Industrial & Precious Metals Plating

The course consists of 10 lessons. Each one contains a wealth of valuable, practical information. And if you score 70 or above on the optional exam, you’ll receive 1 credit toward certification as a Master Surface Finisher. MSF is the world’s most respected – and most widely recognized – designation for finishing industry professionals. Those passing 6 course exams earn the coveted MSF designation.

Course Options


Dates: May: 7, 8, 14, 15, 21, 22, 28, 29
Registration Deadline: March 1, 2024
Member: $900 | Non-member: $1,300


Member: $900 | Non-member: $1,300

Optional Exam

Member: $200 | Non-Member: $300

Who Benefits?

This training program is beneficial for operators and supervisors of contract and captive shops performing precious metal plating. The course is also beneficial for industry sales personnel.


The goal of this course is to provide students with a broad range of information related to preparing parts for precious metal plating and to exploring each “PM” plating process, what can go wrong and how to solve plating problems.

At the conclusion of this course, attendees can expect to:

    • Have a basic understanding of methods of preparing a wide range of substrates for plating.
    • Have knowledge of reel-to-reel plating technologies used for precious metals plating.
    • Know the basics of the sulfamate nickel plating process which is commonly applied as an under-plate for precious metal deposits.
    • Know the various types of gold plating solutions and be able to distinguish the features of each.
    • Understand other precious metals plating processes such as palladium, palladium-nickel, silver, platinum and rhodium, their chemical make-up and operational conditions.
    • Know the types of tin plating processes commonly used in the electronics industry, their chemical make-up and operational conditions.
    • Be prepared to take the examination which is part of the Foundation MSF certification program.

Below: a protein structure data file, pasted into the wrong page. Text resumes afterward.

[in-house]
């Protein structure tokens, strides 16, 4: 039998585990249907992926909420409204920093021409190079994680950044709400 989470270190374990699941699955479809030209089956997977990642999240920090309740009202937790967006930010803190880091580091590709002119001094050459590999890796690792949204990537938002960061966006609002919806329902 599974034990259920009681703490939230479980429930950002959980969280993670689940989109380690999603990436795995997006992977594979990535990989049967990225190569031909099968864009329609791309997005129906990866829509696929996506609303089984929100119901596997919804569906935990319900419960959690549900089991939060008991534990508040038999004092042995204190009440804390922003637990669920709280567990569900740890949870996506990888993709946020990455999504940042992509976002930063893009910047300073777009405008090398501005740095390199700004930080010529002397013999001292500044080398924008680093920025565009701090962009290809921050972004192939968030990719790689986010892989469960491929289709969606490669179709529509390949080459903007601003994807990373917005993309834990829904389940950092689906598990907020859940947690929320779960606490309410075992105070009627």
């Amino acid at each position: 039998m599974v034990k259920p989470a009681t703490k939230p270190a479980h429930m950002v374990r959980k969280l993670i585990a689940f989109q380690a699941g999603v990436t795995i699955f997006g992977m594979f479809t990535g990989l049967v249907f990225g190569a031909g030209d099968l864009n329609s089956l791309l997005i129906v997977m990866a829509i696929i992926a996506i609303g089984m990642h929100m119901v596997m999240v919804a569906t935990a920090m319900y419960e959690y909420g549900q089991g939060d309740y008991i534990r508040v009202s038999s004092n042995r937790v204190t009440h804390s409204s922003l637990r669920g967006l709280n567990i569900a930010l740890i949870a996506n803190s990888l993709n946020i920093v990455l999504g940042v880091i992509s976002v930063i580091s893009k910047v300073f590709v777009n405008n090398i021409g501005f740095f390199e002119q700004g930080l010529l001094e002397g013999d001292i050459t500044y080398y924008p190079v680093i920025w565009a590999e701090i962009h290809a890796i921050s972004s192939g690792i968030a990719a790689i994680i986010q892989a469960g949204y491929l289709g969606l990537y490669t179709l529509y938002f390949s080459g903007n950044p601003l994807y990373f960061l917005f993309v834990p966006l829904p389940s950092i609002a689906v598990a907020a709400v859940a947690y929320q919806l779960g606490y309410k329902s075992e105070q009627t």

Course Description

1. Preparing Metals for Plating, Part 1
This lesson will provide guidance on cleaning, acid pickling and other methods of preparing substrates made of copper, zinc, “white metal” and aluminum alloys for precious metals plating.
2. Preparing Metals for Plating, Part 2
This lesson will provide guidance on cleaning, acid pickling and other methods of preparing substrates made of ferrous, nickel, and other alloys for precious metals plating.
3. Reel-to-Reel Plating
This lesson details the technologies used in continuous reel-to-reel plating systems. Included are discussions on equipment, high speed plating issues and how to calculate the maximum line speed when multiple layers of plating are specified. A special focus is given to techniques for selective plating.
4. Industrial Nickel Plating
This lesson provides detailed guidance on the sulfamate nickel plating process, including chemical make-up, operational conditions, and control of impurities. There is special focus on the impact of impurities on internal stresses in the nickel deposit. Alloys of nickel such as tin-nickel, nickel-cobalt and nickel manganese are also covered, as are strike solution formulas and their use.
5. Gold Plating
This lesson covers the major gold plating processes, including cyanide, acid, and neutral formulations. Chemical make-up, equipment, operational conditions and impurity control are major topics in this lesson. A special focus is given to minimizing porosity in gold deposits.
6. Decorative Gold Plating
This lesson will provide detailed information on decorative gold plating, especially for jewelry applications. Significant time is devoted to the discussion of coloration in gold alloy plating. Another focus of this lesson is plating gold from the sulfite process.
7. Silver Plating
This lesson provides detailed information on silver plating for jewelry and electronic applications. The lesson covers chemical make-up and operational conditions for both cyanide and non-cyanide-based silver plating solutions. Significant time is devoted to carbonate generation and treatment.
8. Palladium, Palladium-Nickel, Platinum and Rhodium Plating
Each of the titled plating processes is covered, from chemical make-up to operational conditions. A special focus is a comparison of each process and deposit with the others.
9. Tin Plating
This lesson covers tin plating from acidic and alkaline processes. Chemical make-up and operational conditions are the main focus of this lesson. A discussion of the causes and prevention of tin whiskers is provided, along with anode filming methods for the alkaline process. A focus of this lesson is solderability as it relates to tin and bright tin deposits.
10. Alternatives to Electroplating
Alternatives such as physical vapor deposition, HVOF Spray, Plasma Spray and Sputter Ion Plating are covered in this lesson. For each technology, advantages and disadvantages are discussed.